Jason Kahn & Tim Olive ~ Two Sunrise

Two SunriseWith Two Sunrise, electronic/pickup artist Tim Olive continues his series of collaborations on 845 Audio, humbly giving himself second billing for the second time in a row.  Recording again in Kyoto, Olive allies himself with analog electronic artist Jason Kahn, culling hours of recordings down to a compact thirty-five minutes.  The release is active and diverse despite the generic cover and lack of track titles.  Perhaps the presentation is a statement: just listen.

Kahn and Olive play well with each other, collecting strange snippets of sound – static charge, feedback fuzz, rattle and hum – and collating them into a much larger framework.  Imagine all of the buzzes and creaks in a home working together to create an avant-garde piece, coming to life at the same time like the kitchen items in “Beauty and the Beast” (but without the singing).  Conversely, imagine an electronic version of Rice Krispies (“Snap, Crackle, Pop”).  This is an acquired taste, but one with immense appeal to those who simply love unusual sounds in proximity to one another.  In these four pieces, they accumulate like dust in an uncleaned room, rattling around their cages until one becomes frightened at the possibility of setting them free.  Chains rattle; gates fall free from their hinges; cassette covers are closed; an amp is placed too close to a microphone.  Any and all of these things may or may not be happening, but the impressions are there.  At times the sounds are split speaker-to-speaker between the organic (echoed reverberations in a metal drum) and the inorganic (glitches and wails).  On occasion the difference is split ~ in the opening piece, metal imitates needle.  The recording also contains great depth, mastered in such a way as to provide a dimensional illusion.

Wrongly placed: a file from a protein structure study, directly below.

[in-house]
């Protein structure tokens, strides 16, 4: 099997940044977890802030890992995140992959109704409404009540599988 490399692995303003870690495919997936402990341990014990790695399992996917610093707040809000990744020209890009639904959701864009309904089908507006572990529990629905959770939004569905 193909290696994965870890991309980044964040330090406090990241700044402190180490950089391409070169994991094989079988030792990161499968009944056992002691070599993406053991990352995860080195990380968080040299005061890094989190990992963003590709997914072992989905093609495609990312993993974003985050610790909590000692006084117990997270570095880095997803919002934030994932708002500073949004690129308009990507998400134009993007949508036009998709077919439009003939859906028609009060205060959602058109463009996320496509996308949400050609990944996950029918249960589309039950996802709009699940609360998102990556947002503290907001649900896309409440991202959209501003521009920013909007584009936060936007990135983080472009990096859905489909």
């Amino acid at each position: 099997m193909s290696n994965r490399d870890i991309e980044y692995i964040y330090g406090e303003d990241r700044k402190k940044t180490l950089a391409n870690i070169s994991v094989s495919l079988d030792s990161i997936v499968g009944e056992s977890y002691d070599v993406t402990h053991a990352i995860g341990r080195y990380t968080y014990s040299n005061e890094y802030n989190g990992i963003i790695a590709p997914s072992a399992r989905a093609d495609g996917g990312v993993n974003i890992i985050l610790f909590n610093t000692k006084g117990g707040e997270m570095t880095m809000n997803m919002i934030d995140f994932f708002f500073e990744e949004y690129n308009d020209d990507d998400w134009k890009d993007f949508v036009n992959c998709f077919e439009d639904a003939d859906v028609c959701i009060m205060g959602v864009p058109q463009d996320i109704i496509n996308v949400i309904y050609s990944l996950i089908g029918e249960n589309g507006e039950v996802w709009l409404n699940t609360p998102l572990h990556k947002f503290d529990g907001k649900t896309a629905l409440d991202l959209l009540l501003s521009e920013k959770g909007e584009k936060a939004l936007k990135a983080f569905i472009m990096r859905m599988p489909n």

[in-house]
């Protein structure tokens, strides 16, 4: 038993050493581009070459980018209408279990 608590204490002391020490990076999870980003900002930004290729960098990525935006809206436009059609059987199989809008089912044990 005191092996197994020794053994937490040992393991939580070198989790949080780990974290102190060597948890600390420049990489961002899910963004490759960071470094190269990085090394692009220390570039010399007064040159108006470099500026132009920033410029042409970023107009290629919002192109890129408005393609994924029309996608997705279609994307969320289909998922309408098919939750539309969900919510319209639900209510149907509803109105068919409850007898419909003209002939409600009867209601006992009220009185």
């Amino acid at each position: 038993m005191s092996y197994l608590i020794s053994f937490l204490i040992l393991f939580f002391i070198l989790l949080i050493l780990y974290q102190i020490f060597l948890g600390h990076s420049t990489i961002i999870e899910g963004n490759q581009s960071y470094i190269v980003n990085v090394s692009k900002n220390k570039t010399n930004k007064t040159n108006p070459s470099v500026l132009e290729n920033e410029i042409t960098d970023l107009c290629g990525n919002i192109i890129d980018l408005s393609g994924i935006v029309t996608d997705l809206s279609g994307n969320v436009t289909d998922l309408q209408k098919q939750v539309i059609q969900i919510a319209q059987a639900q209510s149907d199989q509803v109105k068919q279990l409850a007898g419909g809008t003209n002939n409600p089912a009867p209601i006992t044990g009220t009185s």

While unusual, the work is not inaccessible.  In the closing 26 seconds of the second piece, one hears the ghost of another potential project, a rhythmic electronic loop.  Olive and his cohorts may one day cross over, but for now, their anti-pop stance is their primary appeal.  (Richard Allen)

Available here (with sound samples)

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